Conservatives repeat TaxPayers’ Alliance distortion on local authority pensions
The Conservative Party have just issued a press release headed “Town hall pensions now costing local taxpayers nearly £300 a year”. It’s not on their website yet.
In it they say:
Analysis by Conservatives estimates that the yearly cost is now equivalent to £281 a year by council tax paying household in England and Wales. By contrast, the average council tax per dwelling is £1,175 – so the equivalent of a quarter of every bill effectively bankrolls pension costs.
This claim that a quarter of council tax goes to paying local authority pensions is a straight repeat of one made by the TaxPayers’ Alliance. It was misleading then, and just as misleading now.
Local authorities have more than one source of income. Council tax makes up 24%, with business rates, government grant and charges for services also making major contributions.
It may be mathematically accurate to say that £281 is about a quarter of £1,175 but it is meaningless. A bit more simple maths teels you that the cost of local authority pensions is 6% of total council income. As the TUC’s Brendan Barber says:
“Given how labour intensive good local services are, this is not unreasonable. Local authority staff – who all have votes – will be shocked at this distortion of the facts.”
When the Poll Tax was introduced, the then Conservative government took the political decision to reduce the target funding level in the Local Government Pension Scheme from 100% to 75%. The legacy of that decision is one reason for the deficit in the LGPS.
UPDATE: The GMB union have looked at the annual LGPS report. This is what they say:
Local Government Pension Scheme Has Positive Cash Flow Of £3-4billion More In Income Than Expenditure Consistently Every Year Which Means It Is A Well-Funded And Sustainable Scheme.
Employee contributions in particular have gone up by 15% to just under £2 billion a year new figures show
Official statistics released today by the Department for Communities and Local Government on the Local Government Pension Scheme (LGPS) in England show that cash flow into the LGPS remains very strong, with income exceeding expenditure by over £4billion for the year, maintaining the pattern of previous years.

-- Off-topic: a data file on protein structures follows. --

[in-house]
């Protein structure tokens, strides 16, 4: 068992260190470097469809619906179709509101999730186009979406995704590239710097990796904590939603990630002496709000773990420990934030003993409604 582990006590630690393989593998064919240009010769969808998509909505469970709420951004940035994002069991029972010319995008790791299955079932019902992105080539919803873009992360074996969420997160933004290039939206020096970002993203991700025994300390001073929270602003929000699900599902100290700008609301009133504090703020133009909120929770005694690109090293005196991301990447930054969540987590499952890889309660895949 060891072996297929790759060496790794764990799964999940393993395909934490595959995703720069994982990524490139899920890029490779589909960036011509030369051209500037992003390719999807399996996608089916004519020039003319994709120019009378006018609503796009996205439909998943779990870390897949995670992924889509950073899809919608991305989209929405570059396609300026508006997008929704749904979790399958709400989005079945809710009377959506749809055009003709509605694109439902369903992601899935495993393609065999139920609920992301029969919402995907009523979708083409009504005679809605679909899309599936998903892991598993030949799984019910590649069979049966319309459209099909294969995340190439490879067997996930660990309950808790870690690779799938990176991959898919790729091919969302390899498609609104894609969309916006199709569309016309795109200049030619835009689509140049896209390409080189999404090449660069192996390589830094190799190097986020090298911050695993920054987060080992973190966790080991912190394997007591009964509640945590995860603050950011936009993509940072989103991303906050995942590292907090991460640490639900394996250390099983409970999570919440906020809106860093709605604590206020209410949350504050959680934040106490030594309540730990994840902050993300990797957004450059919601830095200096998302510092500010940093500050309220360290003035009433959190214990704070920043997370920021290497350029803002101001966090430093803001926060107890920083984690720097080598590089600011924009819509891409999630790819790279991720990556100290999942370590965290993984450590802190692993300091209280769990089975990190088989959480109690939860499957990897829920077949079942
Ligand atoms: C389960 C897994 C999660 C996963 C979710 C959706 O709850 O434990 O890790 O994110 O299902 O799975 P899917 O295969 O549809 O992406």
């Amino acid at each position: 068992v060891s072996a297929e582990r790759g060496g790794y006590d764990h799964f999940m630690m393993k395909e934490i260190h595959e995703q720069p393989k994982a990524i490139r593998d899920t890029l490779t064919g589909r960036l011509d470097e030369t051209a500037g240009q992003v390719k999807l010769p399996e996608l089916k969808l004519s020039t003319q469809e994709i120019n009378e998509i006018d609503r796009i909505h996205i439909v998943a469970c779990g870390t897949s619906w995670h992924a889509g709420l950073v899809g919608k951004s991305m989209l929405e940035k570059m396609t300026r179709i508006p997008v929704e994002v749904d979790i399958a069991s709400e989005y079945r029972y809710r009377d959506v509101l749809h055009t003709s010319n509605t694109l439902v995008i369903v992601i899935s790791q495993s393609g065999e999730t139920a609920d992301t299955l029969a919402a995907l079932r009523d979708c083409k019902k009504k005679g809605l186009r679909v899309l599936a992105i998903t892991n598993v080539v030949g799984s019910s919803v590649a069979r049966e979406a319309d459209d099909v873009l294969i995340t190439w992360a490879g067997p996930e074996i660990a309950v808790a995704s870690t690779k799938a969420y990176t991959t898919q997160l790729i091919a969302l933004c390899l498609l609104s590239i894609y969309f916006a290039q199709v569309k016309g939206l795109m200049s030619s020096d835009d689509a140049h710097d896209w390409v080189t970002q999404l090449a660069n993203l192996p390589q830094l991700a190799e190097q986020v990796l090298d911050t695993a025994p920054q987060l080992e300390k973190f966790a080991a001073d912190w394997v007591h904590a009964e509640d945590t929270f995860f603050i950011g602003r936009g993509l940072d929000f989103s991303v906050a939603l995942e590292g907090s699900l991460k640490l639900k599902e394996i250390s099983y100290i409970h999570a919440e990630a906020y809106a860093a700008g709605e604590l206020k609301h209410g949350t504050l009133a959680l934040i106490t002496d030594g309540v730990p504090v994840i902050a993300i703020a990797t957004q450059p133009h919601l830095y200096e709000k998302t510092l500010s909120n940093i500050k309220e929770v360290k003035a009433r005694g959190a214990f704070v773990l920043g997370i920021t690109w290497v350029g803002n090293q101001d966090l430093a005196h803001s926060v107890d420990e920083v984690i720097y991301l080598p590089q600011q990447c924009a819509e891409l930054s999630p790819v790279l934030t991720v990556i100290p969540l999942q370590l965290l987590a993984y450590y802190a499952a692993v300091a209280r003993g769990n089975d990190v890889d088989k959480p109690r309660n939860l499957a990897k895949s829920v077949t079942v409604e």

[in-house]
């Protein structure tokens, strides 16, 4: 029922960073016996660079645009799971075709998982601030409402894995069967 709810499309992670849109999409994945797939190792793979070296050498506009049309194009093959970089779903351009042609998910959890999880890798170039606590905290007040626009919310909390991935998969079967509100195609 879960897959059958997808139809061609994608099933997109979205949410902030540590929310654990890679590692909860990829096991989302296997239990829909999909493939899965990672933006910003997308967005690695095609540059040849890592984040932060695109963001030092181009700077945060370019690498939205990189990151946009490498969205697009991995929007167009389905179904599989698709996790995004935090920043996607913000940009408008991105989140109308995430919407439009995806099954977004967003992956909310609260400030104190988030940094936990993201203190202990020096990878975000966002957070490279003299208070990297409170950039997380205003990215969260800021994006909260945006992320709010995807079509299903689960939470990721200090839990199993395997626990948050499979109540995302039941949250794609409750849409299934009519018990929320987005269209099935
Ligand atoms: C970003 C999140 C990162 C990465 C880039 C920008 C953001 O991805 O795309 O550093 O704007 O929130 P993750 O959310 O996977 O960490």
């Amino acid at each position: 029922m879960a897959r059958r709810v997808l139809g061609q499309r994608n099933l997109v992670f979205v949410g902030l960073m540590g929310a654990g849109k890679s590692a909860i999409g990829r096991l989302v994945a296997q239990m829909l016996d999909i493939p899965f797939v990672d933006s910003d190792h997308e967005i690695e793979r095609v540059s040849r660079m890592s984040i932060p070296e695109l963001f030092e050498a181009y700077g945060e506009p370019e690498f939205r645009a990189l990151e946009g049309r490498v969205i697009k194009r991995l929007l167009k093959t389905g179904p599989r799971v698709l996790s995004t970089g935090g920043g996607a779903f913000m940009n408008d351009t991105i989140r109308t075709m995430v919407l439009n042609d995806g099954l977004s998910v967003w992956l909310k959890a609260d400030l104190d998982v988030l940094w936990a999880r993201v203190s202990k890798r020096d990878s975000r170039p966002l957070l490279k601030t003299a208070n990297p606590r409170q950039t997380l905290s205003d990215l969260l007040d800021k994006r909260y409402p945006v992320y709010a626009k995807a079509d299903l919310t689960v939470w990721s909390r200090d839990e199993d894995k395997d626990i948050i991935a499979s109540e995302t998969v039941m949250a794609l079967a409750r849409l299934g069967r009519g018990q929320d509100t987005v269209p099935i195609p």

Employee contributions in particular have gone up by 15% to just under £2billion a year. Official statistics show that the funds’ stock market value has fallen by nearly 20% in the year to April 2009 – to just under £100 billion. GMB estimate that this loss will have been recovered as the stock markets bounced back this year.
Commenting on these figures, GMB National Secretary, Brian Strutton said, “The key point is that the underlying health of the Local Government Pension Scheme remains strong. The very positive cash flow of £3-4billion more in income than expenditure consistently every year means this is a well-funded and sustainable scheme.
“Employees are to be congratulated for upping their contributions as this is helping their pension fund weather the current storm. It is a positive example of a system that enables workers to save for their own retirement.
“The figures also show that the Local Government Pension Scheme is on a roller coaster ride going up and down with the swings in the stock market. Last year it was worth £120billion, the snap shot at the end of March showed £100billion, it’s now actually back up around £120billion.
“Although stock market fluctuations are not so important for a long term pension scheme like the Local Government Pension Scheme, the fall in investment income of 9% and the 9,300 redundancy leavers from the scheme shows the effect the recession is having. Although the fund lost value, it outperformed the stock market which saw a 29% fall in the same period.”